The rapid introduction of electronic filing in courts across the U.S. means that it is now increasingly likely that court documents will only be read digitally. Some digital documents are easier for the courts to handle than others, however. What are the key features of a “court friendly” filing?
The courts require documents submitted to them to be in Portable Document Format (PDF). That’s because it’s a stable document type that they can be sure they’ll be able to open and read in their systems. PDF also retains all of the original pagination, layout, formatting, graphics, and fonts — so the court sees your document as you intended them to.
Some eFiling services, such as One Legal, will automatically convert most document types (Word, WordPerfect, OpenOffice, even image files like .jpg and .png) to PDF when you upload them for filing. That’s fine for small documents, but longer documents may require a little additional work beforehand to make them as easy as possible for the court to read.
So, what can you do to make your PDFs more friendly to judges, law clerks, and research attorneys?
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A quick note on PDF software: This blog links to resources that give instructions in the most recent version of Adobe Acrobat because it’s the most widely used (and many would argue, the easiest to use) PDF editor. Other PDF software is available, though: check out our buyer’s guide for more details.
Try to only file text-based PDFs
But surely all court filings are “text-based?” Not quite. When we talk about PDFs, there are actually three different types of document we could be talking about. It all depends on how they were created.
- Text-based PDFs are the most robust. These are created when you save as a PDF directly from your word processing program (e.g. Microsoft Word). This method is almost always preferable since it creates the cleanest, most efficient document. It will also create a document that is text-searchable (we’ll get to the importance of that!).
- Image-based PDFs are the least preferable. These are created by scanning (“imaging”) paper documents. The resulting PDF isn’t searchable (unless you apply optical character recognition — though that’s not as clean as directly creating a text-based PDF). Depending on the quality of the scan, these PDFs can be difficult to read. Image-based PDFs are only really acceptable for pre-existing exhibits that can’t be saved electronically.
- Form-based PDFs have been created from pre-existing forms where the editable fields have been updated with the relevant information. Generally, these are best completed in professional PDF software and saved directly as new PDF files.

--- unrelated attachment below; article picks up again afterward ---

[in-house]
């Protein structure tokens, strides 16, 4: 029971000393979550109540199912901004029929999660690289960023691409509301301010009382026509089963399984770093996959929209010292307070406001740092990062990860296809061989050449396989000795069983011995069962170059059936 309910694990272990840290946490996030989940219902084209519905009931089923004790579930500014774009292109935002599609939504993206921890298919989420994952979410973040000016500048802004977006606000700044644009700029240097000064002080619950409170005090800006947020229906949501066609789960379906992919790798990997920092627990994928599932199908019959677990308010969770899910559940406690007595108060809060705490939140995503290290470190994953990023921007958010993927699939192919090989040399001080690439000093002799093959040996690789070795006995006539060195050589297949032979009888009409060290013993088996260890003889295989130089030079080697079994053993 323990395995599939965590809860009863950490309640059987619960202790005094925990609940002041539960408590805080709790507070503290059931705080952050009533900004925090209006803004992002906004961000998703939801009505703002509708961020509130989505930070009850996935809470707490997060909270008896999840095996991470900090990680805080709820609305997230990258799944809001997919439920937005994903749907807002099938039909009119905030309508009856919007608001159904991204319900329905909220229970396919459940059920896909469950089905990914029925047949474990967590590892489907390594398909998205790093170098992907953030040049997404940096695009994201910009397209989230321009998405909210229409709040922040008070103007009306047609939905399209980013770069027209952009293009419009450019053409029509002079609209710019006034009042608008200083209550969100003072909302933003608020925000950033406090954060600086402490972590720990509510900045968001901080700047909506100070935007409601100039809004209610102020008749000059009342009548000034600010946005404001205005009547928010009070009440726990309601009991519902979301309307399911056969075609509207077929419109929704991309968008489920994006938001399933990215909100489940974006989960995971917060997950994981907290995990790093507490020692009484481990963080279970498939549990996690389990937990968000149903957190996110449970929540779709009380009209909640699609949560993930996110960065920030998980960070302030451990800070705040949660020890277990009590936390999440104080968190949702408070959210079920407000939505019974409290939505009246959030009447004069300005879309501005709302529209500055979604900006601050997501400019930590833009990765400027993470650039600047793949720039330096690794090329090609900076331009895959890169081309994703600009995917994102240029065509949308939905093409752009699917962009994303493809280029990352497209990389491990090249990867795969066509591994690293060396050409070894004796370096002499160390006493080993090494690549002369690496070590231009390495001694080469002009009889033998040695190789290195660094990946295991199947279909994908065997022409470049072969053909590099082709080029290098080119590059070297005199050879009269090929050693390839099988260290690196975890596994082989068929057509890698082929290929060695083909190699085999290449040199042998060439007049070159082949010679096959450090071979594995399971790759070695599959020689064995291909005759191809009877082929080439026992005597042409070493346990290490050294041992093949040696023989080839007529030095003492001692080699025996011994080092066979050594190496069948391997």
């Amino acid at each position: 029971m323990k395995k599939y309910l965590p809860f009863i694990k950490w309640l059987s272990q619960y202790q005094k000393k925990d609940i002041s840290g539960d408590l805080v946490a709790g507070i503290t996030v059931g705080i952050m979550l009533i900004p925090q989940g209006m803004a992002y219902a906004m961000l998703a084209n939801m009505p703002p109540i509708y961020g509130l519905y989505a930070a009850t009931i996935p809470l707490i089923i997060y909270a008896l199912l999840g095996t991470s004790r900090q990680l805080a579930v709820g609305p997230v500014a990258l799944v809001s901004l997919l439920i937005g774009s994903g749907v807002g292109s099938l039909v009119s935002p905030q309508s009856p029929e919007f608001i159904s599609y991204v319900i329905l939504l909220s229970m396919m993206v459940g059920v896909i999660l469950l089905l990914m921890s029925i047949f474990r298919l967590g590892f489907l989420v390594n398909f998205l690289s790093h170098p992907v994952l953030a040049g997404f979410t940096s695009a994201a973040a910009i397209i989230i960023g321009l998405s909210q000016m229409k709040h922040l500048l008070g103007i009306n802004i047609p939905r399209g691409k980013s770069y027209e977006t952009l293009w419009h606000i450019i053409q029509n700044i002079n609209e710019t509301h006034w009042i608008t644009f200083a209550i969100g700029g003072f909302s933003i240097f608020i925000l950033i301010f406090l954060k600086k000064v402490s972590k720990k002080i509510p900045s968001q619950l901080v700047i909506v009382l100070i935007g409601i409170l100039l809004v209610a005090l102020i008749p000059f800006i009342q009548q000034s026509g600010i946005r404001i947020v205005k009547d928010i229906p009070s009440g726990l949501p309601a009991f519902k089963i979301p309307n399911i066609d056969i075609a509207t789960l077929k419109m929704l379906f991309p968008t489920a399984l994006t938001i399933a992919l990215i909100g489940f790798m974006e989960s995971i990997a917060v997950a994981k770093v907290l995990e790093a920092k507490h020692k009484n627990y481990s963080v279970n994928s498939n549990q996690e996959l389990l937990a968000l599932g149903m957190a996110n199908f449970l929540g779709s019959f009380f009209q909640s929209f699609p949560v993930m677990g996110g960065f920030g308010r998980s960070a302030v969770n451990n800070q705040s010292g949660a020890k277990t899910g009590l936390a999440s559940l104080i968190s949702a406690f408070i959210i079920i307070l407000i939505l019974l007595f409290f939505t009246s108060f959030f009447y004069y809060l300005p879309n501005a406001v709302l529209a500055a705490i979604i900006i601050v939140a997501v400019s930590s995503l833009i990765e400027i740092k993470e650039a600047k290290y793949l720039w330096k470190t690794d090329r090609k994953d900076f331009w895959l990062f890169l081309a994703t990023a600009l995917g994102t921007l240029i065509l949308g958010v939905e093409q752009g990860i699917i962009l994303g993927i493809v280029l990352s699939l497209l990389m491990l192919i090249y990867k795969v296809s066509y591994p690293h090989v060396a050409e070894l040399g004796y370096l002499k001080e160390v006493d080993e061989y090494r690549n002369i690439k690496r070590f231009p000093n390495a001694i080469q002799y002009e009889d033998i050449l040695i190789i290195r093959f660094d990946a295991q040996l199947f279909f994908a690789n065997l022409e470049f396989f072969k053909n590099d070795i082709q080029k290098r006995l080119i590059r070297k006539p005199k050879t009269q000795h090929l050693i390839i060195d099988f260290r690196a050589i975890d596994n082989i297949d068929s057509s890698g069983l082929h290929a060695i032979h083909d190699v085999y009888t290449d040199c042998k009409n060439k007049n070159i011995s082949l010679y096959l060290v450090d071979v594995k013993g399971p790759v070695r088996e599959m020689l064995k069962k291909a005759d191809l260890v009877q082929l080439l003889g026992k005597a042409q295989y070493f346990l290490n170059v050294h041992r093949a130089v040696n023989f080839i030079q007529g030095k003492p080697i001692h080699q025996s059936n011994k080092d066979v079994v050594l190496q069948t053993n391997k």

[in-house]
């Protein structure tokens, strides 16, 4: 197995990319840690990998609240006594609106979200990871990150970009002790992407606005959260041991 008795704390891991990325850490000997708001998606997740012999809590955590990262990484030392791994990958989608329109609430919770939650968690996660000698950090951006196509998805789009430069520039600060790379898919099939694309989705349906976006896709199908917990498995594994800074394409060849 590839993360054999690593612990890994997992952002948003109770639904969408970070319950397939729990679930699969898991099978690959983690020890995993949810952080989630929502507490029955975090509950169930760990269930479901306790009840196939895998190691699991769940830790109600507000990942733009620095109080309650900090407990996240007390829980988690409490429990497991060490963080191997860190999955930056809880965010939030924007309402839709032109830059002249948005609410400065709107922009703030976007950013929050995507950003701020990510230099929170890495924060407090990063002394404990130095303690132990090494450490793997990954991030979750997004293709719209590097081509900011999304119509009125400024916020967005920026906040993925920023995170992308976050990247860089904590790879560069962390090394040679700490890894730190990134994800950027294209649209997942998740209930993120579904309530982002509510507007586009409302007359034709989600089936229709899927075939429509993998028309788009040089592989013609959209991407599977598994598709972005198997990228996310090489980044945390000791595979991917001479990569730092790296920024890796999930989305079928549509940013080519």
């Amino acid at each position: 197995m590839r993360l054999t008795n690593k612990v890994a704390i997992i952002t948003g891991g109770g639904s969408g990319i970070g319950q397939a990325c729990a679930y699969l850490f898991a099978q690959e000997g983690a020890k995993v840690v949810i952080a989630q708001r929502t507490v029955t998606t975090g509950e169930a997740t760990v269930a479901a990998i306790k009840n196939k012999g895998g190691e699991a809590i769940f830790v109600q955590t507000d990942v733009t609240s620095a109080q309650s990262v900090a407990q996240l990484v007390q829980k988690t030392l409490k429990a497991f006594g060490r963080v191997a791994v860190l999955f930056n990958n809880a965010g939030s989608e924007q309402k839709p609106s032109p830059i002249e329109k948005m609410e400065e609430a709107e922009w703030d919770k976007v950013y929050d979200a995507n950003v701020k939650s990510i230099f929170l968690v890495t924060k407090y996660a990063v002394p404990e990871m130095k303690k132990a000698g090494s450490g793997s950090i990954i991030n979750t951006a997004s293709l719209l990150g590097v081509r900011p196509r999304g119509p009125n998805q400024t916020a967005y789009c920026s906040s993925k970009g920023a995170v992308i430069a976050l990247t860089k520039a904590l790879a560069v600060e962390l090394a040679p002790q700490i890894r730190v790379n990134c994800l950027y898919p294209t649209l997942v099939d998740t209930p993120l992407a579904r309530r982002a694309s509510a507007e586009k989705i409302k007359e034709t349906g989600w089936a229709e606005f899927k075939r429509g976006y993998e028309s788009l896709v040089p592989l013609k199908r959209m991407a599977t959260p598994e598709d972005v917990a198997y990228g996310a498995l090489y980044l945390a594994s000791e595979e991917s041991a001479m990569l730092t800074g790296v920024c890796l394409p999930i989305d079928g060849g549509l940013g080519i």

Aim for a manageable document size
While most electronic court filing systems will accept fairly large documents (e.g. most California eFiling courts can accept up to 35 MB), you’ll be doing everyone a favor by sending an “optimized” PDF.
That means preparing and saving your PDF so as to reduce the overall file size. One way to do this is to create your PDF by directly saving from your word processor wherever possible, scanning exhibits at the lowest acceptable quality (that’s 300 dpi, by the way), and saving your document as “reduced size PDF.” Check out our five-step process for optimizing your PDF >>
Create a searchable document
It’s best practice (and required by local rule in some courts) to submit documents in searchable PDF format. The good news is that, if you created your PDF by directly saving from your word processor, then it will automatically include searchable text.
If on the other hand, you created your PDF by scanning a printed document into PDF format then a graphic image has been created which, unless you take some action, won’t be searchable. Professional PDF software, like Adobe Acrobat, can apply optical character recognition (OCR) to render these images searchable, however. Check out our free Acrobat skills guide for step-by-step instructions >>
Create a document that’s easy to navigate
Lengthy filings with multiple parts can be very difficult to navigate quickly unless they have been organized with bookmarks. Many eFiling courts require, for example, each exhibit to be bookmarked so that the reader can navigate to specific sections quickly.
When you create bookmarks in a PDF, they appear in a navigation panel to the left of the document. Anyone viewing the document can then click a bookmark to be taken directly to the specified location within the filing.
Adding bookmarks is simple and takes just a few moments in Acrobat — you just need to type CTRL+B while you’re on the page you’d like to bookmark.
Use font and formatting that’s easy to read on screen
As more and more filings are submitted electronically, and the courts strive to reduce their paper usage, it’s increasingly likely that your filing will be read digitally. It’s worth taking a little time to adapt your document for the different ways in which people read on screen.
Typography and formatting for readability, therefore, matter more than ever. Simplicity and clarity, the hallmarks of good legal writing in any medium, are especially important for electronic documents. So, keep paragraphs short, avoid long and complex sentences, and use clear headings and sub-headings to indicate important sections.
We’ve previously summarized our top five lessons from our decades of experience filing court documents. It’s worth a read!
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